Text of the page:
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A quick reference guide for CSS, listing selector syntax, properties, units and other useful bits of information.

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I'm fed up with having to visit to look things up. This A4 cheat sheet is designed to sit by your desk and make your life easier.

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Learn how to improve your security a little further with the second part of this PHP tutorial.

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Learn how to avoid some of the most common mistakes in PHP, and so make your sites more secure.

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Regardless of your connection speed, this will show you how your site loads on PCs with older connections.

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High-traffic sites can often benefit from caching of pages, to save processing of the same data over and over again. This caching tutorial runs through the basics of file caching in PHP.

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Ternary conditionals (using the "ternary operator", sometimes known as the "trinary operator") are a part of PHP that many simply steer clear of, despite their usefulness. They can save a great deal of time when writing code and can make for much easier code to read and edit later on. They look strange to many people though, which might explain why they are not as widely used as they could be.

Consider a normal conditional statement, like the following. It begins by evaluating a condition. If that condition is true, it follows one path. Sometimes, an alternate path is specified if the condition is not true (the 'else' section). Sometimes, you can have a list of several possible conditions in a row (using 'if ... elseif ... else' or 'switch ... case').

if (condition) {
    variable = value-if-true;
} else {
    variable = value-if-false;

However, a simple situation like the above is a perfect candidate to convert to a ternary conditional. You have one condition, and if it is true, the variable is given a certain value - if false, a different value. A ternary conditional can accomplish the same thing, concatenating it into one simple line of code.

variable = (condition) ? value-if-true : value-if-false;

Ternary conditionals take the above form. You do not necessarily need to have a "variable = " section (as you will see later on), but usually that is what this is used for. The above does exactly the same thing as the 'if ... else' statement earlier. If the condition evaluates to true, the variable will be assigned the value in the "value-if-true" section, otherwise it will receive the "value-if-false" value.

In practice, you could use the ternary conditional to, for example, greet a user depending on whether it is currently morning or afternoon. Using traditional code ('if ... else'), you might write something like this:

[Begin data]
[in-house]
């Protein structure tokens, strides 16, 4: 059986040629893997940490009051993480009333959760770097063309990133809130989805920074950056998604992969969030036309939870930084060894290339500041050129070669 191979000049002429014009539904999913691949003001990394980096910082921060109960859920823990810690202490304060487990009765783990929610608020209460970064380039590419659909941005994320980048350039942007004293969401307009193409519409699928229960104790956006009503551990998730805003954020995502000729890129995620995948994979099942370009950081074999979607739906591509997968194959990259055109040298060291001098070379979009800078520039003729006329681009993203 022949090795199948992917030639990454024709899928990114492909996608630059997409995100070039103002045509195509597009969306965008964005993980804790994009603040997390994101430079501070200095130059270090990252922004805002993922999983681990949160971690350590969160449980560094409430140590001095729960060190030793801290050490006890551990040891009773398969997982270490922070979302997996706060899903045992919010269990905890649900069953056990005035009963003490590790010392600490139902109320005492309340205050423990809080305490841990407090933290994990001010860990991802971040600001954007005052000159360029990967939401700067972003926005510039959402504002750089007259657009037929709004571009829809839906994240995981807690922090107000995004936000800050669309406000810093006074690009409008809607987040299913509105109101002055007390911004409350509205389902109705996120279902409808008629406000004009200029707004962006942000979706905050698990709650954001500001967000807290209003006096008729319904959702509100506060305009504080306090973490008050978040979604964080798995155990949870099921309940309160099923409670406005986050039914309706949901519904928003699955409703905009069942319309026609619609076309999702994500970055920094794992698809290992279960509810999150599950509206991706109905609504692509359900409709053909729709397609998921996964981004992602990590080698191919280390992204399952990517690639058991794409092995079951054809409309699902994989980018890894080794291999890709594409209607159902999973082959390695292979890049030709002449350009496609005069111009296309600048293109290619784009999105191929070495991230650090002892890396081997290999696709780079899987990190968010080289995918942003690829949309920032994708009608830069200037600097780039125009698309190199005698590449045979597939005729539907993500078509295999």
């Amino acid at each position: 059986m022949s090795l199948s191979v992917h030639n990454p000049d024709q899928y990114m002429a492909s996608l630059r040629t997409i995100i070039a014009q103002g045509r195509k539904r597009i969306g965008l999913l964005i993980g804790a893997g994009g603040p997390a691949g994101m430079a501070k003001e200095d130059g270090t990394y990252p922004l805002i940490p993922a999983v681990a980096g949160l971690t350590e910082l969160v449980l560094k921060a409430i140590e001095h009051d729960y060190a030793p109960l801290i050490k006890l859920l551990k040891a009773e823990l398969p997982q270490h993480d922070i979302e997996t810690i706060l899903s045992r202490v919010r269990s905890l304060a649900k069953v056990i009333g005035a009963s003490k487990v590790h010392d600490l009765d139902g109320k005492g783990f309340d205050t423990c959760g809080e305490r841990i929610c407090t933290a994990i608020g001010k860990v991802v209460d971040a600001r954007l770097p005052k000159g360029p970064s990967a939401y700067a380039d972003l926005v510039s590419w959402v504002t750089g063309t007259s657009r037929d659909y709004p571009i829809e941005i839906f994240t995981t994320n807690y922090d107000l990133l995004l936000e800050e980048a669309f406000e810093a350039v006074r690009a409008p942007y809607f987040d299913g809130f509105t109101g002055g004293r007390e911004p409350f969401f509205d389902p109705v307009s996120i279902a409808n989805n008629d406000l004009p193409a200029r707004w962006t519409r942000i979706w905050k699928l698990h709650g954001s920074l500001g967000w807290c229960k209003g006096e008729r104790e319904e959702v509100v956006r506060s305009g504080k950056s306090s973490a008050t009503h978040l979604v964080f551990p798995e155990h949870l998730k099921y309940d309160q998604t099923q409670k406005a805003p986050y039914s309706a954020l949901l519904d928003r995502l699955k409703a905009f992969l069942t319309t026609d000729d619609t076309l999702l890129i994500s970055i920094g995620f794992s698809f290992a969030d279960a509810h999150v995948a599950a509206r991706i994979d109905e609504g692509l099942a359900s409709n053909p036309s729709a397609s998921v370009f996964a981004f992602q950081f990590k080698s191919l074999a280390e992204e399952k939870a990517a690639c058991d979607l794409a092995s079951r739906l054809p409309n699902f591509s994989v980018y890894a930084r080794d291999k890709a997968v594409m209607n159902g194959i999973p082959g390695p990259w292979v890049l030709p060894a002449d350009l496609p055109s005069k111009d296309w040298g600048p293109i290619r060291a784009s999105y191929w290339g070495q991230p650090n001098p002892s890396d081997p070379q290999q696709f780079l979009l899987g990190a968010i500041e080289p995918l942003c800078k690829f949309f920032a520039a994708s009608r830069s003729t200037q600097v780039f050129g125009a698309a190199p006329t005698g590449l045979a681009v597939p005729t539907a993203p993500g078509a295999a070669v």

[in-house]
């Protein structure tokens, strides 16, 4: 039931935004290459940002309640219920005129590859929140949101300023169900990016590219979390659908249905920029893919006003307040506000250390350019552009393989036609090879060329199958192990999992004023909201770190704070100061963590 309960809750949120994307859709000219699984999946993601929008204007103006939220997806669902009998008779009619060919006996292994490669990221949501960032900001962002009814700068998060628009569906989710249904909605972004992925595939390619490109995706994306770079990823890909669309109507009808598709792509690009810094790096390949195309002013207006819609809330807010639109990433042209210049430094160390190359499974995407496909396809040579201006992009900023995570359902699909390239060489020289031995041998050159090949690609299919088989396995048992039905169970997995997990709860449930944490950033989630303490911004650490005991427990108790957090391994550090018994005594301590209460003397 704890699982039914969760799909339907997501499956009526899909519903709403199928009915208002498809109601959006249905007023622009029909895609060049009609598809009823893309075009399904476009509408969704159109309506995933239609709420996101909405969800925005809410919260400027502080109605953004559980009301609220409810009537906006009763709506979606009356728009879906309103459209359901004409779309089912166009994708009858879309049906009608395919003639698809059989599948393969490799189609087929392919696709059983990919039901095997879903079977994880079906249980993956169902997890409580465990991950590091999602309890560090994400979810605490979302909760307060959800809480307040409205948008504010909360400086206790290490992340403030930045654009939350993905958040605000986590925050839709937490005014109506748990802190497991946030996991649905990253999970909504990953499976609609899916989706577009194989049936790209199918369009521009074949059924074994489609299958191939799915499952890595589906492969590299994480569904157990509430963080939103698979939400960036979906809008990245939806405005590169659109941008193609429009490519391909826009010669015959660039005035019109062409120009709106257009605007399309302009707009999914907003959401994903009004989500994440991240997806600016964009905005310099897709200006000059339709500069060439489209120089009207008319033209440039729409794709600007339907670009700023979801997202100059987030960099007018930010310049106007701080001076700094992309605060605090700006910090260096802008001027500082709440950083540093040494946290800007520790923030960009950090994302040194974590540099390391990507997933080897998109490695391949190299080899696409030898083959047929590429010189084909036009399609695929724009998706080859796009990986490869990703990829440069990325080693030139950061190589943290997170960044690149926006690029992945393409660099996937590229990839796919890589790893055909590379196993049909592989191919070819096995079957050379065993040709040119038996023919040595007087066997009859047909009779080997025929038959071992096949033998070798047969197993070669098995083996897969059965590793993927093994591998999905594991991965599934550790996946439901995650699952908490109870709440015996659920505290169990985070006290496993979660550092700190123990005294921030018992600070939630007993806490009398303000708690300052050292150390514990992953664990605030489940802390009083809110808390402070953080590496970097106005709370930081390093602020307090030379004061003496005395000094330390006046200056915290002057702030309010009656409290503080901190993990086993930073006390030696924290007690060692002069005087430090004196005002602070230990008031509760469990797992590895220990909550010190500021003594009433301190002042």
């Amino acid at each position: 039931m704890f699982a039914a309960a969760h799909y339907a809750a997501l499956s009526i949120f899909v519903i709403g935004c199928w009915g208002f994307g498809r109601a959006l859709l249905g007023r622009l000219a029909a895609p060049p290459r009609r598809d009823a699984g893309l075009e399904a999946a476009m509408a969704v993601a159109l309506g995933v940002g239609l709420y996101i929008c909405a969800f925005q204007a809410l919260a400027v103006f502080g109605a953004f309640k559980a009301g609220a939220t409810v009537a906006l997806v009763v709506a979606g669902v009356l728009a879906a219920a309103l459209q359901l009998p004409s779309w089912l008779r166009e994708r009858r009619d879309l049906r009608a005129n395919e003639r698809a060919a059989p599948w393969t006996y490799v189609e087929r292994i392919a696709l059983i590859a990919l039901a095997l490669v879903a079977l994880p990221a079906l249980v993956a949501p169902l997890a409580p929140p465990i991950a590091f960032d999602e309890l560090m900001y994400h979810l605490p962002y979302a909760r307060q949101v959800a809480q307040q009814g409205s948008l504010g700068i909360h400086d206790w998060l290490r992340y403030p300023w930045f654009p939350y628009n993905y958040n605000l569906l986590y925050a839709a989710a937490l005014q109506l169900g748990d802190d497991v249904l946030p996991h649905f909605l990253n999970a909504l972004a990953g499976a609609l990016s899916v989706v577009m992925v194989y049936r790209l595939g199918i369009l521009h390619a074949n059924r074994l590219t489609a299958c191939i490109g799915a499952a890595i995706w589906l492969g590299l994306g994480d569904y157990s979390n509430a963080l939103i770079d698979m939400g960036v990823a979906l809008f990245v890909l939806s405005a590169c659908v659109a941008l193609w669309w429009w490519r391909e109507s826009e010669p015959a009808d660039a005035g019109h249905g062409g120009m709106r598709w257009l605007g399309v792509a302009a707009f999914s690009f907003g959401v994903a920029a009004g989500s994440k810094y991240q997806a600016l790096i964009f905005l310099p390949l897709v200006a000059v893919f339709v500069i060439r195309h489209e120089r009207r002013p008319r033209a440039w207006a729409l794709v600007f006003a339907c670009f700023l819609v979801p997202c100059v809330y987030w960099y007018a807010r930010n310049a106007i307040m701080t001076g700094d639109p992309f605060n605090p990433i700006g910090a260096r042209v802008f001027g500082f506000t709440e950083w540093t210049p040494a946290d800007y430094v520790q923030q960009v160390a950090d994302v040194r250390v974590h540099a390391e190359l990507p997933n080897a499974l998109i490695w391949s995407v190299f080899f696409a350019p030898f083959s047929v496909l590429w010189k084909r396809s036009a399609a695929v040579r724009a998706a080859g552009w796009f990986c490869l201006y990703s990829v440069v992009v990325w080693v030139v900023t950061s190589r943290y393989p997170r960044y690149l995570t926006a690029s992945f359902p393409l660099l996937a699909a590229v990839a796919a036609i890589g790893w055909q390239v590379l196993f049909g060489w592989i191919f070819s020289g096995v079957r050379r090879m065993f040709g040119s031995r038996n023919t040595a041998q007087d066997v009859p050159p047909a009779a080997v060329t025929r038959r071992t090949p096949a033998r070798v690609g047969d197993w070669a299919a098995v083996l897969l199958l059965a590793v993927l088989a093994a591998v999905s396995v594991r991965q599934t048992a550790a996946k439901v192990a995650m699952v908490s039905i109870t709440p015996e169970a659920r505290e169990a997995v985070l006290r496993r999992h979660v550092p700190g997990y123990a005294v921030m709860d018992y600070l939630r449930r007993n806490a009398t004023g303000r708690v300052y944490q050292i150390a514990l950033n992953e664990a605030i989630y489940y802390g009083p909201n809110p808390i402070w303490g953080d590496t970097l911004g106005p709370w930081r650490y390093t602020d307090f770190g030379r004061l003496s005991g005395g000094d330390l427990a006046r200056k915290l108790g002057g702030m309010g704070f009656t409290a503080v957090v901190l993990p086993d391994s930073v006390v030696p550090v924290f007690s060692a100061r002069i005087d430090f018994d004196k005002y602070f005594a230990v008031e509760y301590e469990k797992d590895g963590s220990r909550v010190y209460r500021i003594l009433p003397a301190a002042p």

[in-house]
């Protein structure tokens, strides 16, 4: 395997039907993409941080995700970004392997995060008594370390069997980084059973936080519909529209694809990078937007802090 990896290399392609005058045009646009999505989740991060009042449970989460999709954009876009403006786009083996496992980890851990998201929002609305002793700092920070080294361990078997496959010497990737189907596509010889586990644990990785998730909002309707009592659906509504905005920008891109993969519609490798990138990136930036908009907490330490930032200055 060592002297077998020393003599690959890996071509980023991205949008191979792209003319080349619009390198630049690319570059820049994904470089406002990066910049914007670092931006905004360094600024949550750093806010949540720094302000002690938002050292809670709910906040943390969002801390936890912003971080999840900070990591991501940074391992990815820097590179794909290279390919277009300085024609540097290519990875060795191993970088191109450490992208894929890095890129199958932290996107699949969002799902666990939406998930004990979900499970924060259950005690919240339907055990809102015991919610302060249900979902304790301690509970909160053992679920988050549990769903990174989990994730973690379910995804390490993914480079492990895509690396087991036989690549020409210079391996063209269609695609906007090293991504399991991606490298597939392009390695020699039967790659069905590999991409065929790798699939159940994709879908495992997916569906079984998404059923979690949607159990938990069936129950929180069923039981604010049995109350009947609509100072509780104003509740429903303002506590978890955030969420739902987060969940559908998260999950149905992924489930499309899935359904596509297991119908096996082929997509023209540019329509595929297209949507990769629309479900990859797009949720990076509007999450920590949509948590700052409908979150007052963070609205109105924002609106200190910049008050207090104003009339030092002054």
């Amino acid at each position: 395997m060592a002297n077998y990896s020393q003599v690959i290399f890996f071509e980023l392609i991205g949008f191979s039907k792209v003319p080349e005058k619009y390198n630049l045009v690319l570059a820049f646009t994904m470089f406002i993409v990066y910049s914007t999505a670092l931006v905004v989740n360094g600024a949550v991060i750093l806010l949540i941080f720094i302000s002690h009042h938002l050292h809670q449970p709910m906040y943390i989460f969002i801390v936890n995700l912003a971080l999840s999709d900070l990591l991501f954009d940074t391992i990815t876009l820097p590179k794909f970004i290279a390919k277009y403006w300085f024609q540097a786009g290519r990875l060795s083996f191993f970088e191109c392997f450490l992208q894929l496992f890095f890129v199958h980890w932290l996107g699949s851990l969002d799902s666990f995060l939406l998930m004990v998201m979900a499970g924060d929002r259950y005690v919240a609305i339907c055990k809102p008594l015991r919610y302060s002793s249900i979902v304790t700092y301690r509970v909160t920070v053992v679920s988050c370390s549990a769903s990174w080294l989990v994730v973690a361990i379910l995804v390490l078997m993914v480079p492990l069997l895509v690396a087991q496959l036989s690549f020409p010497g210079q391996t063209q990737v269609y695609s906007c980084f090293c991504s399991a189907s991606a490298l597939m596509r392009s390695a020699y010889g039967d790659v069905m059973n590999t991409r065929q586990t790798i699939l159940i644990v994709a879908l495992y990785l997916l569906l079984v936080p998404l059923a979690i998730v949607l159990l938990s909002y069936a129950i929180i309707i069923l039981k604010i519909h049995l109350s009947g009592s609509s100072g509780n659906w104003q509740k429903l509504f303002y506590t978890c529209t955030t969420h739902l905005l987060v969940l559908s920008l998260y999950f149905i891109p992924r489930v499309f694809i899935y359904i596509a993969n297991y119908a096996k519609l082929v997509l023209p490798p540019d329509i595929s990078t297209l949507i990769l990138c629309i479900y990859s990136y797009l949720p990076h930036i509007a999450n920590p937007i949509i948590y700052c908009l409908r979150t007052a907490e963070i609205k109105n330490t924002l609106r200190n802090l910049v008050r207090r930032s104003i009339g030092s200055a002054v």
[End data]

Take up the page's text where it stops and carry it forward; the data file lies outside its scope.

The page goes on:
if (date("G") < 12) {
    echo 'Good morning';
} else {
    echo 'Good afternoon';

The same statement, using a ternary conditional, would look like this:

echo (date("G") < 12) ? 'Good morning' : 'Good afternoon';

Note that in this example, we've used "echo", rather than assigning a value to a variable. The above is exactly the same as this, which does make use of a variable:

$greeting = (date("G") < 12) ? 'Good morning' : 'Good afternoon';
echo $greeting;

Another situation in which I often use ternary conditionals is when displaying rows of data. It can often be much easier for a user to see what is going in if the rows alternate background colour, and the following code can be useful for that:

$i = 1;
echo '<table>';
while ($data = mysql_fetch_array($result)) {
    echo '    <tr>';
    echo '        <td bgcolor="';
    echo (($i % 2) == 0) ? '#eee' : '#ddd' ;
    echo '">';
    echo $data['field'];
    echo '        </td>';
    echo '    </tr>';
echo '</table>';

The above code will cycle through a result set, displaying each item in a new row. The background colour of the row will alternate between shades of grey, controlled by the ternary conditional on the bold line.

Ternary conditionals make for tidier code. Use them - if not for yourself, then for whoever is going to end up editing your scripts!

How to validate email addresses according to ISO standards with PHP.

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All valid HTTP 1.1 Status Codes simply explained.

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Date formatting in VBScript is not quite as powerful as PHP. This function gives you plenty more ways to format dates and times in VBScript with the minimum of effort.

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UK Counties Select Box

15 February 2004   |   Comments   |   development, webdesign, resources

A populated select list (input box) with the counties of the UK as options.

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A populated select list (input box) with the states of the USA as options.